It's normally done in a warehouse facility with giant machinery that isn't exactly office-friendly, though - so in this way, PaperLab is unique (unless you count the White Goat, which converts office paper into toilet paper).
Epson has a new product model, and it's so common sense we wonder why no one else has tried to make what the company is calling the world's first dry-process, in-office paper production system. The machine then turns out sheets of A4 of A3 size, with the user able to define the density and thickness for everything from printer paper to business cards. With this in mind, the company set out to develop technology that would change the paper cycle. The machine has been named Paper Lab by the company and it plans to launch commercial production of the same in Japan in the year 2016 itself. Companies sometimes hire contractors to handle this if they're not shredding the documents themselves, but PaperLab can apparently breaks down documents into paper fibers in the recycling process.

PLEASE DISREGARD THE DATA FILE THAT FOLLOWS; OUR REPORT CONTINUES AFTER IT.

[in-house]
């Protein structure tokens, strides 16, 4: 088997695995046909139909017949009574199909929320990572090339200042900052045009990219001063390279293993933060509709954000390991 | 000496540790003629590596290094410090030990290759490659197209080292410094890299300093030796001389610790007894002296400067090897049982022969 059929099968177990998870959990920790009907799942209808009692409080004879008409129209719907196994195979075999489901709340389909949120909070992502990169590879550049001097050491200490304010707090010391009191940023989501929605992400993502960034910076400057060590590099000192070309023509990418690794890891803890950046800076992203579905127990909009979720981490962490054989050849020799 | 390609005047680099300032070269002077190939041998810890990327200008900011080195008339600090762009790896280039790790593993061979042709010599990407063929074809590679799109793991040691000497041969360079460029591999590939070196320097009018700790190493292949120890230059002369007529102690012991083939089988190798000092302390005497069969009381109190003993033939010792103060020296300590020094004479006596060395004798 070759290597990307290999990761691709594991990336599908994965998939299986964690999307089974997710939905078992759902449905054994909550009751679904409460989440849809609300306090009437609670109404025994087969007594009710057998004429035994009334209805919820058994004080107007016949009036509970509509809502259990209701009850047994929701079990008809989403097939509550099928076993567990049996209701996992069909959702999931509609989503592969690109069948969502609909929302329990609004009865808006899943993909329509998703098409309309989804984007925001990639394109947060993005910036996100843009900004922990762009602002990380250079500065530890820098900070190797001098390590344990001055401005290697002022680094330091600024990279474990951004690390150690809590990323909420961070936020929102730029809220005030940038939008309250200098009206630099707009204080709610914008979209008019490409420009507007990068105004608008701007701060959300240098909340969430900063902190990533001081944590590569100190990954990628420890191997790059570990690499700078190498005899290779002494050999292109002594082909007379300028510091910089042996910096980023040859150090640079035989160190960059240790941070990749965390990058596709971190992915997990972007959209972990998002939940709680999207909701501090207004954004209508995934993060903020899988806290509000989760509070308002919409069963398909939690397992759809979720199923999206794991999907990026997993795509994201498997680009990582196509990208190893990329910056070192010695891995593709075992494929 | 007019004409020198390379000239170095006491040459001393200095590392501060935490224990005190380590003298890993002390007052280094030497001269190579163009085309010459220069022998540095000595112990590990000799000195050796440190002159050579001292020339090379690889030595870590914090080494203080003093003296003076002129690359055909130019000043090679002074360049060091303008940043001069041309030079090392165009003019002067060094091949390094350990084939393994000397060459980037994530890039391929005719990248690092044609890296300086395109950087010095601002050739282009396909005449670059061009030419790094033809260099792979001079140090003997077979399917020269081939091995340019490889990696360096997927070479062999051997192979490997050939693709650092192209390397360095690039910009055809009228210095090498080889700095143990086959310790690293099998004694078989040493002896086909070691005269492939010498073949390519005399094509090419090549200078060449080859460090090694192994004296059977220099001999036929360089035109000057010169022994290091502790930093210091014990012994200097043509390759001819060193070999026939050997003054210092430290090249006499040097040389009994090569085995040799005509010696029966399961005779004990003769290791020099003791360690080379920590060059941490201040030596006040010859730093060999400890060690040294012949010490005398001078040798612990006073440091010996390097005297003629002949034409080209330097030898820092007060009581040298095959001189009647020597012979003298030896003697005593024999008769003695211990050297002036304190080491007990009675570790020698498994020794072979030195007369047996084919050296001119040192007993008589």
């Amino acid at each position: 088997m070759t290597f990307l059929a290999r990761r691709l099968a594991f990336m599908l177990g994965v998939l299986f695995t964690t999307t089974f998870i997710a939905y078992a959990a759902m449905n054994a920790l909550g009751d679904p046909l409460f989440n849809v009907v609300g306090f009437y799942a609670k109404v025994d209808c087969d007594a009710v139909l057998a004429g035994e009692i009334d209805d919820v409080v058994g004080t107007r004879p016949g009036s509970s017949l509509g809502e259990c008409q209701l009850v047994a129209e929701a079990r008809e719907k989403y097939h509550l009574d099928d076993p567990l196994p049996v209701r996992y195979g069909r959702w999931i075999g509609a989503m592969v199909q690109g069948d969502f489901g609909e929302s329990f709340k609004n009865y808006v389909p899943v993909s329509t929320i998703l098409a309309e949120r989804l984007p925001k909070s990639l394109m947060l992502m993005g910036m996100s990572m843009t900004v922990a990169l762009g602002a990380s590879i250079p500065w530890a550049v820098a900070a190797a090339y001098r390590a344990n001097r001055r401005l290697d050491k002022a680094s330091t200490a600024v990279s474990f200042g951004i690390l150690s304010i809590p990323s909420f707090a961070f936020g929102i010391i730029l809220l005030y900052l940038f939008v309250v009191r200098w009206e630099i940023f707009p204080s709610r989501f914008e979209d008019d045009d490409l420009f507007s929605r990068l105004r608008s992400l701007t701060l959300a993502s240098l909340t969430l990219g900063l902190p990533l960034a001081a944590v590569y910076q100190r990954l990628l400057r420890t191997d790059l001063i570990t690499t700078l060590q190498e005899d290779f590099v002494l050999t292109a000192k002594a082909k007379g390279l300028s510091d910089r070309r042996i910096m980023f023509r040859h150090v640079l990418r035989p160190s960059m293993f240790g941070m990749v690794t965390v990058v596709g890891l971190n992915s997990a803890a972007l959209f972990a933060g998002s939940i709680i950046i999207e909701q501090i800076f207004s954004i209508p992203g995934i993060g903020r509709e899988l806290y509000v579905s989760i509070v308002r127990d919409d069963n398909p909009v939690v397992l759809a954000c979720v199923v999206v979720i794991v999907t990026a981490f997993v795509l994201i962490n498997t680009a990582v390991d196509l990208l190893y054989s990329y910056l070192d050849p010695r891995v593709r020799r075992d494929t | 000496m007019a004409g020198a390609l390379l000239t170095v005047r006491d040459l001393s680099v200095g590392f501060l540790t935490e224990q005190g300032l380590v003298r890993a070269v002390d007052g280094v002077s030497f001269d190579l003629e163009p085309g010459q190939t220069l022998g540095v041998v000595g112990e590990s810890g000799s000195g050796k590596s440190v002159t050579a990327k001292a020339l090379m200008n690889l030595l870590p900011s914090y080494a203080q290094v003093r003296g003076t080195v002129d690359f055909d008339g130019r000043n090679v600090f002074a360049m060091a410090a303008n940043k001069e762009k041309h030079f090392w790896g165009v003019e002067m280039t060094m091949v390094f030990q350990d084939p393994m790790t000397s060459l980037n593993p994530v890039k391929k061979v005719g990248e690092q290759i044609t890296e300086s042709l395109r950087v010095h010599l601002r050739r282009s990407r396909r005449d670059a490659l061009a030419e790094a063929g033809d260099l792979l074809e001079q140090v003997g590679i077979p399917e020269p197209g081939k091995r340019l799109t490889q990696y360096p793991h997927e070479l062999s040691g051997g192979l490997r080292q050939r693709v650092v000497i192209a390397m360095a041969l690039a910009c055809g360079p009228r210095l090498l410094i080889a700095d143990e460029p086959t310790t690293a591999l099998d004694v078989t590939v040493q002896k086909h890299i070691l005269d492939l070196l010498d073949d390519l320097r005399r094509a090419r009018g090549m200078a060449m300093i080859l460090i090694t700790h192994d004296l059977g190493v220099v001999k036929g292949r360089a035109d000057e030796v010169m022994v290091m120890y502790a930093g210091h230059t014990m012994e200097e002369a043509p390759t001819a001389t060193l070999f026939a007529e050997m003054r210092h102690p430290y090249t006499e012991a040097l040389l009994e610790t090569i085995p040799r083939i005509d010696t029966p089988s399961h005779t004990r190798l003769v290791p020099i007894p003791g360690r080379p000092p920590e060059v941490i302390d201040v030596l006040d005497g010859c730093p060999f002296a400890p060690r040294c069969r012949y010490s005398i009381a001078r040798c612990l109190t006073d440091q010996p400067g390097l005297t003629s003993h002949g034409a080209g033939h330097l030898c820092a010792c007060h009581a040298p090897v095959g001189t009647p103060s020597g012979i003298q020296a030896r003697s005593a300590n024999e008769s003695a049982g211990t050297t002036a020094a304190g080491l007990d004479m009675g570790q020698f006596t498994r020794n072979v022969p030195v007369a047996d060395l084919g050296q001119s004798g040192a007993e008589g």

The company says it developed PaperLab in consideration of the universal appeal of paper alongside that fact that this essential tool is produced from a limited resource. After you've loaded waste paper in and press start, PaperLab takes about three minutes to produce the first new sheet of paper, Epson says.
We'll keep you updated if we hear any further news on when this machine will be making its way to markets outside Japan.
Epson will be showcasing the PaperLab at Tokyo's Eco-Products exhibition running December 10 to 12. Ordinarily it takes about a cup of water to make a single A4 sheet of paper.
Types: Office paper, business card paper, and other paper of various thicknesses.
The company also points out that recycling paper onsite shrinks and simplifies the recycling loop.
As a result of its Dry Fiber Technology, Epson says that the PaperLab won't require plumbing, which should make installation easier, though it will still require a small amount of water to create humidity inside the machine.
Using an original mechanism, waste paper is transformed into long, thin cottony, fibres.
Even with the efficiency of today's digital communications, the modern office still churns through its fair share of paper.
A variety of different binders can be added to the fibrised material to increase the binding strength or whiteness of the paper or to add colour, fragrance, flame resistance.
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